Let’s see. There are 210 million American of working age between 18 and 68, implying about 420 billion potential labor hours per year. That’s based on the idea that every adult is potentially capable of contributing 2000 hours per year to society’s need for work and production. However, according to the bean-counters at the BLS, only 240 billion labor hours were actually supplied to the US economy in the most recent year
In fact, the resulting total of 180 billion hours of unmonetized potential labor implies the actual “unemployment rate” is 43%. So, yes, we do have some slack!
But this has absolutely nothing to do with monetary policy and is subject to such dynamic and complex assessment that the true unemployment rate can’t even be measured—–let alone impacted by the crude instruments of money market interest rate pegging and monetization of the public debt.
As we showed in Trumped!, about 75 billion of those hours consist of unpaid household labor devoted to cooking, cleaning, shopping, homemaking etc. Another 40 billion is owing to the labor hours absorbed by nation’s prodigious $1.3 trillion student loan financing machine. Another 18 billion unemployed hours is due to the working age “disabled”, who may or may not have back pains and psychological stress disorders. And tens of billions more of potential labor hours is accounted for by drifters, grifters, shirkers, drug dealers, people between jobs, on sabbatical, seeking spiritual enlightenment and countless more.
Moreover, the reasons for these different forms of “labor slack” encompass the cultural values, transfer payment policies, family structure and child care availability among countless others. And that’s to say nothing of huge economic factors owing to the disruptive impact of world trade, the global labor cost curve, technological change, and gig and hours based work routines, too.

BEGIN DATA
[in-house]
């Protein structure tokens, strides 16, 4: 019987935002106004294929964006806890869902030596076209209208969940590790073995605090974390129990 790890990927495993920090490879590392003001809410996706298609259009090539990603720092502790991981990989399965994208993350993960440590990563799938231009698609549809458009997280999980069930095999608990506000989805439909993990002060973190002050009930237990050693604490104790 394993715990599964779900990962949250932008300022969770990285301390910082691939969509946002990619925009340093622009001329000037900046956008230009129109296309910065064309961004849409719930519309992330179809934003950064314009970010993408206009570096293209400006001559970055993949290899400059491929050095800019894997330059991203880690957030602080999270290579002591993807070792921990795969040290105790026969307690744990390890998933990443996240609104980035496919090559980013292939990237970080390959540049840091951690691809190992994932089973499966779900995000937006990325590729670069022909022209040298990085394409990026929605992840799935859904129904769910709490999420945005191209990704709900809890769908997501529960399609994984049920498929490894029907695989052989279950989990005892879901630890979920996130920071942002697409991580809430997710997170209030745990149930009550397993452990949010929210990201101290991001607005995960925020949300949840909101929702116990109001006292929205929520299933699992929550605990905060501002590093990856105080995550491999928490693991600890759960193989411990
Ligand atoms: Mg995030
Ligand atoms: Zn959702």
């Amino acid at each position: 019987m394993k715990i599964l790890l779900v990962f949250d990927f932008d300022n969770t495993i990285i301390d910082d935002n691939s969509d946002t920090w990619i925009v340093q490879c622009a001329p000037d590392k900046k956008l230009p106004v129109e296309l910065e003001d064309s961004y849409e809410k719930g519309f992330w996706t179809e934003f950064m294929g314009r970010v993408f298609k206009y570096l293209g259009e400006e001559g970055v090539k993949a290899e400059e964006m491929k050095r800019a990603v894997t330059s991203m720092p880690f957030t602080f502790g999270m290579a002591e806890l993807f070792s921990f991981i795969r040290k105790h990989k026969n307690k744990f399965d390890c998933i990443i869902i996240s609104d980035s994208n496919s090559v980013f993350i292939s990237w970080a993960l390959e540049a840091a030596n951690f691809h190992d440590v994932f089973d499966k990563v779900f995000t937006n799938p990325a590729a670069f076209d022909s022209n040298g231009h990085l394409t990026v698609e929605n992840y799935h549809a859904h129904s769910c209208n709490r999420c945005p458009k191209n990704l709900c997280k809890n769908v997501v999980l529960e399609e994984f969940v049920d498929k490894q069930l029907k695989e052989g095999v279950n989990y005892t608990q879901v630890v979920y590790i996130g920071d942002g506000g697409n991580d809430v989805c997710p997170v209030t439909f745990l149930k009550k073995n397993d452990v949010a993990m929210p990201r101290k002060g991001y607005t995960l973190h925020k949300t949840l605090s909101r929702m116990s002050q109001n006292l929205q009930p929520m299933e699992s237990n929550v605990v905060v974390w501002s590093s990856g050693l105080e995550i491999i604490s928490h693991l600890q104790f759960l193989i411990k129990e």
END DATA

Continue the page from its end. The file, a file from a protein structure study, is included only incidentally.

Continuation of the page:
In short, it’s complicated! Saying that there is “slack” in the labor market is about as profound as noting that there is a lot of water in the worlds’ oceans.
And then we get to the third reason for placating the casino gamblers and robo-machines. To wit, “The Neutral Rate (of interest) Is Likely To Remain Very Low For Some Time”.
Here’s the thing. The so-called “neutral rate of interest” is entirely a figment of central bankers’ imaginations. It’s purely self-referential econo-babble that is invisible to every real world borrower in the business and household and even government sectors. It hangs from an imaginary skyhook that central bankers deem to invariably be slightly lower than the actual pegged rates they have forced on the money and capital markets.
In sum, the Fed is apparently going to punt again owing to the fact that Flyover America is being punished with insufficient inflation; that there is slack in the labor market that it cannot measure and can’t impact anyway; and because interest rates at the zero bound a still below an invisible and non-existent natural rate of interest.
Yet here’s the very visible thing Brainard and her fellow money printers do not see at all. That is, stupendous bubbles and insensible speculation in every nook and cranny of the corporate finance market, among others.
This morning, for instance, a monster $66 billion takeover of Monsanto by Bayer hit the wires. It will be all cash, and the price is flat-out insane.
To wit, it amounts to 39X free cash flow for Monsanto’s seed and pesticide business that has flat-lined for the past 5 years, and is now heading into a thundering down-cycle in the global agricultural markets.
As to the outlook just ahead, here is the path of Monsanto’s top commodity crop. Just the time to by paying 39X.